Following my earlier whingeing about misplaced and missing apostrophes, I’ve been getting all antsy about bad spelling.

I get a lot of press releases in my capacity as a business magazine editor and it enrages me when I realise that some stationery suppliers do not know how to spell stationery. And some manufacturers of licensed product do not know when to use ‘license’ and when to use ‘licence‘. I don’t mind ordinary people not knowing, because it can be confusing, but I do object to people who should know better being too lazy to use a dictionary.

Someone on the other day was asking for ‘cloths‘ and someone else was on the lookout for ‘clothes hangars’. Maybe it’s pedantic of me to go ’eh, wot?’ and pull a face, because yes, I can work out from the context that they mean ‘clothes’ and ‘hangers‘; but why should I have to work it out? Why should I have to waste my time to accommodate someone else’s laziness? Why don’t they just say what they mean?

Every time these people spell something wrong, because they frankly can’t be arsed to spell it right, they run the risk of their message being misunderstood. They also run the risk of being laughed at, like the clueless English airman in ‘Allo ‘Allo who was described by other characters as “that idiot British officer who thinks he can speak French”.

More importantly they irritate the hell out of people like me, because it wastes my time when I have to stop and think about what is really meant.

I have every sympathy for people who have English as their second language because they are at least having a go, to the best of their ability; but it does make me cross when native English speakers, all of whom have had the benefit of at least 10 years’ free schooling, are unable to make themselves understood in their own language.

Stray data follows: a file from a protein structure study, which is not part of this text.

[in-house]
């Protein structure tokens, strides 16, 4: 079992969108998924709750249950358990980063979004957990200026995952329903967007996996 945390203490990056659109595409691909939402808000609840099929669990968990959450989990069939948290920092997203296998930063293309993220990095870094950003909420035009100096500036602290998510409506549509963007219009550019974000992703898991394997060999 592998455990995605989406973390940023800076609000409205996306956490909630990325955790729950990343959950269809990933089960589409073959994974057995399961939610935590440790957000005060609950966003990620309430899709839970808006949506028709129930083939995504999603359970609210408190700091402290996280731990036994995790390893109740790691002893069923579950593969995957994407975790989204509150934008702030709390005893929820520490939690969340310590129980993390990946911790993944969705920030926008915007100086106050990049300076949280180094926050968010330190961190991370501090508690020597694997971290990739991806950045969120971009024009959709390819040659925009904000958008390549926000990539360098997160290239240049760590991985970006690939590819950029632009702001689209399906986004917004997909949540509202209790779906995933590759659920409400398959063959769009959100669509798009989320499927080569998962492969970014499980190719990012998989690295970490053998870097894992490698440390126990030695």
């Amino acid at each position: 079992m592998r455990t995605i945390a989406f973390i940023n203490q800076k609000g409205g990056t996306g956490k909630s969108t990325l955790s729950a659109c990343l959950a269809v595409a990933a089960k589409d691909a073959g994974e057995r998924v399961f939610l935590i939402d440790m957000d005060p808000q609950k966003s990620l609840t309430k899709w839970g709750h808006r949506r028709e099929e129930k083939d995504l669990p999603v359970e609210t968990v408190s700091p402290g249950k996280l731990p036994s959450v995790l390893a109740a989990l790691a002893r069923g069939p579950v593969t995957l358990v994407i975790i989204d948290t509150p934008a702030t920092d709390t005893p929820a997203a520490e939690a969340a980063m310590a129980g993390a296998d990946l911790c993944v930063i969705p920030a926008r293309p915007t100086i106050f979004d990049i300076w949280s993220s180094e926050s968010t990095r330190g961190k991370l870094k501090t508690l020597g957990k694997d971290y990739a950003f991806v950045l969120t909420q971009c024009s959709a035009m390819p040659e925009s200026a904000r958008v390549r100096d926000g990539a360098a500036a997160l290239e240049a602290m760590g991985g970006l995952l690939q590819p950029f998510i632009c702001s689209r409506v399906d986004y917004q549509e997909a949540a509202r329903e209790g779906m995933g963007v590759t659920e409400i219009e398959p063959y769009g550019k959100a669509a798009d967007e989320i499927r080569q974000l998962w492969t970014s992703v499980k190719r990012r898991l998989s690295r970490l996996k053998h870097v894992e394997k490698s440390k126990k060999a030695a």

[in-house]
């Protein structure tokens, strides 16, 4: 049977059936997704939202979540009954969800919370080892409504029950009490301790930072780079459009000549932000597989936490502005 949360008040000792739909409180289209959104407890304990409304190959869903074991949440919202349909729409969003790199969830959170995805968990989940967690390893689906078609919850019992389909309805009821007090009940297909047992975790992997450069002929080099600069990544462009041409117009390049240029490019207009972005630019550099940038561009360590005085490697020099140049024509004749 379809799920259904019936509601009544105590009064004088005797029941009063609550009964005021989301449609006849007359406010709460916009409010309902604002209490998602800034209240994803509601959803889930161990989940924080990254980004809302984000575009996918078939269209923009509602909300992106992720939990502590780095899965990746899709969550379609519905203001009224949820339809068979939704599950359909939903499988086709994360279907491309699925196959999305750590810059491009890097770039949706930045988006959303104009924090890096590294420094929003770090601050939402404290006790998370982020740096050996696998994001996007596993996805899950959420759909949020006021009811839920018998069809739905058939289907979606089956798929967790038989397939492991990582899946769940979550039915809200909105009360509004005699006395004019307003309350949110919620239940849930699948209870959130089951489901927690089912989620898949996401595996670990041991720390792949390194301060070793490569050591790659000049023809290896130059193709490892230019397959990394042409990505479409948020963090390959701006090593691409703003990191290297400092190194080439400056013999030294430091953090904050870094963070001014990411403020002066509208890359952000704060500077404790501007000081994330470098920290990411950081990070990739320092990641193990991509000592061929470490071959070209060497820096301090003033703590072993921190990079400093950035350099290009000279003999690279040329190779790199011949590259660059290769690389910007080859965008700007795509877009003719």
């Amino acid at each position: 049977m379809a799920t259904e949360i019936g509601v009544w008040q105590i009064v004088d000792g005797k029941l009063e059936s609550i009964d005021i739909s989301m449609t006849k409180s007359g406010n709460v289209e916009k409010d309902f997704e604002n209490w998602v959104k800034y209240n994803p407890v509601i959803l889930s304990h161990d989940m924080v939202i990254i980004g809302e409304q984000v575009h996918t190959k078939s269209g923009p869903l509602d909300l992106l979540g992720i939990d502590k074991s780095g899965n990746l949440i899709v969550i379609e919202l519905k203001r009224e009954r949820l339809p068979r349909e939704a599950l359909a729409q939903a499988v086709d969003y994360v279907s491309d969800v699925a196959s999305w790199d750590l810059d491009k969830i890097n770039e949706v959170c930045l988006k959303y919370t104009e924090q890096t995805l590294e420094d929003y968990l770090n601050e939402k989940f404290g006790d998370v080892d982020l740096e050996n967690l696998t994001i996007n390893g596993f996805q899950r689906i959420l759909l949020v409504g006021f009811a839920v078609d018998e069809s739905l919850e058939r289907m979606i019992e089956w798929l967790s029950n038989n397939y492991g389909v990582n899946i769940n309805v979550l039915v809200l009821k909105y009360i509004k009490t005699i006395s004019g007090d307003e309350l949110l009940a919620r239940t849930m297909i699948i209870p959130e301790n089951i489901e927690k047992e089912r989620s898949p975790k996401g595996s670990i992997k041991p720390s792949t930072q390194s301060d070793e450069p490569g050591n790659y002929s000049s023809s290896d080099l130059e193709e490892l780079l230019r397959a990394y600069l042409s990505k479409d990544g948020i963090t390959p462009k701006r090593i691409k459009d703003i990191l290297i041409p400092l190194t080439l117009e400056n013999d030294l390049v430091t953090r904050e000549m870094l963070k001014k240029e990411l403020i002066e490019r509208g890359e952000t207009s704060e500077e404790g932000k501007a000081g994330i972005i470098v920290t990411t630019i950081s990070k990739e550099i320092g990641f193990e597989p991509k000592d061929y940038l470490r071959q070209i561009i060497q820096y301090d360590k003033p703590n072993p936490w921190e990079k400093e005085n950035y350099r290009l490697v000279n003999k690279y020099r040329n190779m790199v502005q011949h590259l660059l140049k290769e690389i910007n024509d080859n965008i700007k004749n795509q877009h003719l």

I’m a bit anal about commas too. I spent a night in a rather posh hotel recently, after an evening work function, and I was terribly excited at the prospect of getting a proper cooked breakfast in the morning. Breakfast chez moi tends to be a bit of fruit and some toast, but I’m rather partial to a nice sausage when the opportunity arises.

Eagerly perusing the breakfast menu I found myself rather baffled by the list of breakfast ingredients. “Bacon, sausages, black pudding, mushrooms,” began the list – so far so good.

Then it continued “egg fried bread”. Now, I don’t think I can be accused of pedantry by wondering what that meant. Did it mean, as I hoped, “egg, fried bread” (two ingredients I rather like)? Or did it mean “egg-fried bread” (one ingredient that I don’t)? Punctuation in a case like this is vital. I was happy enough in the end as what I got on my plate was “egg, fried bread”, but why didn’t they say so in the first place?

I also got rather grumpy about the description ‘freshly prepared juice‘: I wasn’t even quibbling about whether freshly prepared should have been hyphenated, but about the fact that they really should have used the term‘freshly opened‘. When, having tasted the muck they‘d poured me, I asked how recently it had been ‘prepared’, I was told the juice was indeed fresh – when it was put into its UHT long-life packaging back in May last year or whenever. This isn’t even a grammatical error – it’s factually misleading. Or a ‘big fat con’, as I prefer to call this mind of thing. ‘Freshly prepared’means a human being has just squeezed the juice out of a orange. It doesn’t mean they’ve just lazily opened a carton that’s been on the shelf for three months.